I'm getting to the semifinals, and I'm losing matches I should win.
Not good enough. Winning lesser tournaments along the way is
fine, but it's not the majors and that's what I'm looking for. Anyone
else in those years would have been content with my record— but
not me and obviously not the media. This has been the most frus-
trating three years of my career.
“You're not going to reach your prime until your thirties,” my
mom keeps telling me. “My prime? What the hell, Mom? What was
the last six or seven years about?”
“You wait,” she says. “You haven't played your best tennis yet.”
My wife, Patti, our two- year- old son, Brett, and I are living in

North Miami at Turnberry Isle, Florida. We moved down from
Los Angeles for the tennis, but distractions are everywhere. This
is a playground for the wealthy. Rich people come here from all
over the world for the gambling, discos, restaurants, golf, and— I'm
guessing— drugs. In the evenings I can go down to the courts and
play tennis against guys who bet $5,000 a set they can beat me if I
play them right- handed. Guess what? They can't. The extra cash is
nice, but the fun and laughs is what it's really all about. But I have
only one thing on my mind: reclaiming my position at the top of
the tennis world.
I continue to work my ass off every day, practicing two and a
half hours in the morning with the Turnberry Club tennis pro, Fred
Stolle, a former Grand Slam champion from Australia. He stands in
one corner of the court and hits the ball to the opposite corner so I
have to run the whole width of the court in order to return the shot.
Then he moves to the other corner and I do the same thing from the
other side. Then Fred comes up to the net and stands over on the right
side so that my forehand passing shots have to go up the line and my
backhand has to go crosscourt. Every drill I do is designed to replicate
a situation I'm going to face against my toughest opponents. I've never
hit a shot in a match that I haven't practiced over and over.
Later in the day I play a couple of sets with my longtime friend
David Schneider, a former top South African player, who practices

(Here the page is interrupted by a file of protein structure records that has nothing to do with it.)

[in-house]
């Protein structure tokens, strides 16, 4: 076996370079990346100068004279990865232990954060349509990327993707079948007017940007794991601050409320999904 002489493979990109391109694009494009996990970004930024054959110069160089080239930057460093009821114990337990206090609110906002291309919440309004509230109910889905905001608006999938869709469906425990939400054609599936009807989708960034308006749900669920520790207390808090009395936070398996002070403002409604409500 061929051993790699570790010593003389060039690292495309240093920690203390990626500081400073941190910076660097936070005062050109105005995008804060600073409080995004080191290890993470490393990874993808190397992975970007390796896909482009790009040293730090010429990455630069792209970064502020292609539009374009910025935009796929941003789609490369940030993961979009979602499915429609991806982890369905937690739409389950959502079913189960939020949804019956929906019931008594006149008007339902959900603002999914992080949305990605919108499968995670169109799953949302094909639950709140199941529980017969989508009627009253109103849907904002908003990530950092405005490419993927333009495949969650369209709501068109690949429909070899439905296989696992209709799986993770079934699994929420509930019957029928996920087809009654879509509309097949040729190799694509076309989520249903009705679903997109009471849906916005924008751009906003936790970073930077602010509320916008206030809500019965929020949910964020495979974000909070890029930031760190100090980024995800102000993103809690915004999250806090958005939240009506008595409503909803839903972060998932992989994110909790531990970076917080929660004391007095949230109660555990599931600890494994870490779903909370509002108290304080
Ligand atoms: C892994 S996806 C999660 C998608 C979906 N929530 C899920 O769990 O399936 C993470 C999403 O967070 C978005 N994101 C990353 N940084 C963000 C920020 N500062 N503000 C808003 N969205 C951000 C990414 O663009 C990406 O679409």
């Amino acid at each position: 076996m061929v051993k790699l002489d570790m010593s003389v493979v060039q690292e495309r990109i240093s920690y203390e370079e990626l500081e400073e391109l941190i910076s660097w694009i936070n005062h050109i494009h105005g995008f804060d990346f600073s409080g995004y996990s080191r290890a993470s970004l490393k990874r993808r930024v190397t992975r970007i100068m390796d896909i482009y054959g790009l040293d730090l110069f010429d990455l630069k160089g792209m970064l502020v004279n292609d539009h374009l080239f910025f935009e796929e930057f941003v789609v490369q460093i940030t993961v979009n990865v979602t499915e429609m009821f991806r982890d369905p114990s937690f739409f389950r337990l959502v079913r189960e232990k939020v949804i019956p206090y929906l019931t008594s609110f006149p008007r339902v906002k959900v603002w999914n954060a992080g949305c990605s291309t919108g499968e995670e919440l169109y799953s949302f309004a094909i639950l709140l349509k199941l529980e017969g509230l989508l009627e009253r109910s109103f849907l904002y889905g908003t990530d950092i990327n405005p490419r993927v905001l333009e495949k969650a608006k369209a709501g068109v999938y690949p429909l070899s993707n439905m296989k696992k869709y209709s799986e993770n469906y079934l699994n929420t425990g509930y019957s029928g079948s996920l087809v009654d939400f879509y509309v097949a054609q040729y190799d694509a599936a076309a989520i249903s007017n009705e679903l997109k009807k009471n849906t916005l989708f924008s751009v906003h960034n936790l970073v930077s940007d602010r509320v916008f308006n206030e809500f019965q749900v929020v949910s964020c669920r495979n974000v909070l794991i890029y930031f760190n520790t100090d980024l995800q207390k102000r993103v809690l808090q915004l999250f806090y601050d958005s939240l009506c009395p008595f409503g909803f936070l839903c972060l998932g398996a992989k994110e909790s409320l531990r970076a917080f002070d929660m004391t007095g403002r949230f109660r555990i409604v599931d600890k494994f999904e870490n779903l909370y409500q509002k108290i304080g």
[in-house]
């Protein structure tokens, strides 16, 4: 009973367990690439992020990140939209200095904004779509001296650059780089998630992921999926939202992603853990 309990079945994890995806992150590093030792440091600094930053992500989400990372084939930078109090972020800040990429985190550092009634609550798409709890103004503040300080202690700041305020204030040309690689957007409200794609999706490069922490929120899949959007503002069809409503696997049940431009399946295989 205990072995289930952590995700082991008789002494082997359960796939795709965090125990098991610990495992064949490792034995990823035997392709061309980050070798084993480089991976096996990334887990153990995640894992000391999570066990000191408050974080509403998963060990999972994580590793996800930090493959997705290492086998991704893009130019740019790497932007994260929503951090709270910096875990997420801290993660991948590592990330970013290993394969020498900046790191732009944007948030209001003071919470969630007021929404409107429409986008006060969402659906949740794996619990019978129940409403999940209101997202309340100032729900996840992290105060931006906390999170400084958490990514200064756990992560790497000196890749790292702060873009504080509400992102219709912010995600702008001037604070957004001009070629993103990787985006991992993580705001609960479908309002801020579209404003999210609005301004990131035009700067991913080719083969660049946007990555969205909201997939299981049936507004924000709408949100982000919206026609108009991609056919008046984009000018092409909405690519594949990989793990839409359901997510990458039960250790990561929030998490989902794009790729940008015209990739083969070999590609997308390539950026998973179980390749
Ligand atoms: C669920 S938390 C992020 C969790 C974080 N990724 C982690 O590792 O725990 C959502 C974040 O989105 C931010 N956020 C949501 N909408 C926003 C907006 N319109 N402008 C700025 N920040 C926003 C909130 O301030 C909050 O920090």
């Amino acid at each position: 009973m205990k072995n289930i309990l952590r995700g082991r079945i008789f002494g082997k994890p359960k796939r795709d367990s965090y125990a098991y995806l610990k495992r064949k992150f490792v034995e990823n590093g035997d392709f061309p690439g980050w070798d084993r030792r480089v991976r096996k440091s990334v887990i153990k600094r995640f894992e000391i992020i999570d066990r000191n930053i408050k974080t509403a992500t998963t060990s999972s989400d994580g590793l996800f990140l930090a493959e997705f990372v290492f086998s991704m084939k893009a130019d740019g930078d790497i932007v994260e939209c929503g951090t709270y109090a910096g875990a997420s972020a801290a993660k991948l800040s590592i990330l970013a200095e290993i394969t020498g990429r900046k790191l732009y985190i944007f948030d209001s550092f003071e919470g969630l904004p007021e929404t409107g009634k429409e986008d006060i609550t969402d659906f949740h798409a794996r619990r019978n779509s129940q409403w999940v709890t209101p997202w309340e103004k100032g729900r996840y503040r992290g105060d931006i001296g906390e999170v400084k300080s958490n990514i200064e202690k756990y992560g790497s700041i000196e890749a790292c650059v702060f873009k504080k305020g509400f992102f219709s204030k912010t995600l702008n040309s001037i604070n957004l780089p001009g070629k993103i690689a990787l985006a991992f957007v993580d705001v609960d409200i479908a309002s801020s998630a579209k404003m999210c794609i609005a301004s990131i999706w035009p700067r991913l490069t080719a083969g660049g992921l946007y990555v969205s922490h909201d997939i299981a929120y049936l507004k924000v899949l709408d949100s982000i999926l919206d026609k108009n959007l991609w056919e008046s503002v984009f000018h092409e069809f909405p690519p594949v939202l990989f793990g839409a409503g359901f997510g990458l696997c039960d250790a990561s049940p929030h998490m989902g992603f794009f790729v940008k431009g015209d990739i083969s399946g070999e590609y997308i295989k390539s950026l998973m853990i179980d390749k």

with me whenever I want to fine- tune what I worked on with Fred
that morning. Afterward, David and I have a Coke and relax as bud-
dies. It's nice to let tennis go and be able to talk about other things.
It's difficult balancing tennis with family life, my friends. When
I'm with my family, I feel like I'm slighting the tennis. When I'm
practicing, I feel like I'm slighting my family. When I get up at 6:30
a.m., Brett is eating breakfast and watching The Smurfs. I want to
spend time with him, but I know I have work to do on the court.

When I'm playing tennis, I feel I should be spending time at the pool
with Brett and Patti. There are conflicts everywhere I turn. When
friends visit, I want to go out and have fun with them, stay out late,
but then I am slighting both my tennis and my family. If I go down
to the restaurant for breakfast I'll see 10 people I'm obliged to say
hello to and that will hold up my day.
Mom is on the phone. I talk to her at least 10 times a day. This
may sound like a lot, but Mom is also my business manager. My
schedule is made six months in advance, so not only is she “checking
in” as a mother, mother- in- law, and grandmother; she is letting me
know about commercial offers, upcoming tournaments, and all the
numerous details involved in my career.
If any of the calls lasts more than a few seconds, it's because she
knows I'm having problems. She's concerned about me. I have to
push myself further than I want to, train harder, practice longer. I'm
older and things don't come as easily now. I don't mind the physi-
cal part. It's getting into the right mental state that I find tough. I
haven't been winning the way I expect to, but I have to find a way
to act as if I am, so I won't talk myself out of it. I don't want to fall
into that trap of saying, “Oh, shit, maybe they're right. Maybe I am
finished.” I have to find my self- confidence, even though I'm not
sure where I left it. Things aren't working out for me, so to get my-
self through it I have to be twice as arrogant. That's how I'll cope. I
can't go out there and just be half- assed; I've got to go all the way. I
have to be prepared, I have to be in the

Excerpted from The Outsider by Jimmy Connors. Copyright © 2013 Jimmy Connors. Excerpted by permission of HarperCollins Publishers.
All rights reserved. No part of this excerpt may be reproduced or reprinted without permission in writing from the publisher.
Excerpts are provided by Dial-A-Book Inc. solely for the personal use of visitors to this web site.

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The Outsider 4.3 out of 5 based on 0 ratings. 24 reviews.
David_Bremmerton More than 1 year ago
Jimmy Connors turned tennis into a rock star lifestyle with bad boy antics galore. His story is unconventional and well told. Five stars.
Anonymous More than 1 year ago